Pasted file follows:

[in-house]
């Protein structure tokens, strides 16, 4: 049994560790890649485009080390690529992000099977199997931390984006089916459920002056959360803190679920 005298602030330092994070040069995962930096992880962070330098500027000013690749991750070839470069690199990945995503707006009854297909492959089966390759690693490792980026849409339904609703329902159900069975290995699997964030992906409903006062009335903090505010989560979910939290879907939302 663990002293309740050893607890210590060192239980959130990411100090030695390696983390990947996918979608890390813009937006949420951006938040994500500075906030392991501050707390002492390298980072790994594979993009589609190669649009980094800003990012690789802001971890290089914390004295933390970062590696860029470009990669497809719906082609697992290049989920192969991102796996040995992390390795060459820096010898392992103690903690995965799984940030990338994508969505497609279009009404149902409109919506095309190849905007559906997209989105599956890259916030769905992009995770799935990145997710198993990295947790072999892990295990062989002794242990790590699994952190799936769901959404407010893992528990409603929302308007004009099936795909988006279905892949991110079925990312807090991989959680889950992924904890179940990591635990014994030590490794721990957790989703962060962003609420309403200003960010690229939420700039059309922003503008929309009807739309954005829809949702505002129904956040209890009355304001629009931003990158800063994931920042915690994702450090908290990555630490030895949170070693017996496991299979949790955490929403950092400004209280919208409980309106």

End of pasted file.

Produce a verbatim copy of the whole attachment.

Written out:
[in-house]
């Protein structure tokens, strides 16, 4: 049994560790890649485009080390690529992000099977199997931390984006089916459920002056959360803190679920 005298602030330092994070040069995962930096992880962070330098500027000013690749991750070839470069690199990945995503707006009854297909492959089966390759690693490792980026849409339904609703329902159900069975290995699997964030992906409903006062009335903090505010989560979910939290879907939302 663990002293309740050893607890210590060192239980959130990411100090030695390696983390990947996918979608890390813009937006949420951006938040994500500075906030392991501050707390002492390298980072790994594979993009589609190669649009980094800003990012690789802001971890290089914390004295933390970062590696860029470009990669497809719906082609697992290049989920192969991102796996040995992390390795060459820096010898392992103690903690995965799984940030990338994508969505497609279009009404149902409109919506095309190849905007559906997209989105599956890259916030769905992009995770799935990145997710198993990295947790072999892990295990062989002794242990790590699994952190799936769901959404407010893992528990409603929302308007004009099936795909988006279905892949991110079925990312807090991989959680889950992924904890179940990591635990014994030590490794721990957790989703962060962003609420309403200003960010690229939420700039059309922003503008929309009807739309954005829809949702505002129904956040209890009355304001629009931003990158800063994931920042915690994702450090908290990555630490030895949170070693017996496991299979949790955490929403950092400004209280919208409980309106």